Media-Net Fodder

Notes from last night's Monday Night Football tilt between Minnesota and Philadelphia:


Equipment has improved from the days of leather helmets to the space-age, air-injected techno-helmets that exist today. Hitting has gotten harder, collisions more violent, and the league wealthier. As we retreat more deeply into the (false) security of our pods, we tend towards increasing speed — and cybernetic control.

Intertextual Celebrations

Donovan McNabb: the moonwalk

Terrell Owens: dunking the ball and hanging on the rim


Inverting KGB secrecy into ABC spectacle, Minnesota's Randy Moss is wired for sound, bringing panauralism to sport.


The image-sign for this season is the #40 of Pat Tillman, the Arizona Cardinal turned Army Ranger who was killed in battle, yet will live indefinitely on videoscreens and football helmets around the United States.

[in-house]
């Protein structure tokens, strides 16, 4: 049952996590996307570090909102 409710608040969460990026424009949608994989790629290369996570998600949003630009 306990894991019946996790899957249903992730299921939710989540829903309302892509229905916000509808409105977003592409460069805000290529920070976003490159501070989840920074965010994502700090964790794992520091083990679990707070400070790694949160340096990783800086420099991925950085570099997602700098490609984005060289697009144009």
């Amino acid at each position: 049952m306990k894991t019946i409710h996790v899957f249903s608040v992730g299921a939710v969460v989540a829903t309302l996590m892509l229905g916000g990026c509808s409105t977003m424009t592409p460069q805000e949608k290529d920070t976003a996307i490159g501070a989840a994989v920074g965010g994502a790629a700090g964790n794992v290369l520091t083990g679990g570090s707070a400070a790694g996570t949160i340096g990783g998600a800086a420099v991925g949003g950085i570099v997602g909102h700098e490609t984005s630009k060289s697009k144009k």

Flip Side of the Sports Media Coin

At one point, TV drove videogame innovation: think instant replay, commentators, and picture-in-picture features coming to your favourite game titles.

Now we have videogames driving TV innovation: think 1st-and-10 line, Michael Jordan's use of "bullet time" technology to re-create his famous dunk, and ABC's skywire camera that runs on pulleys and wires above the gridiron to plot any co-ordinate on the field.

The key distinction today is that of simulation: 1st-and-10 simulates a line that is painted on the football field; the other technologies simulate the virtual cameras that allow for "impossible" shots to be taken.


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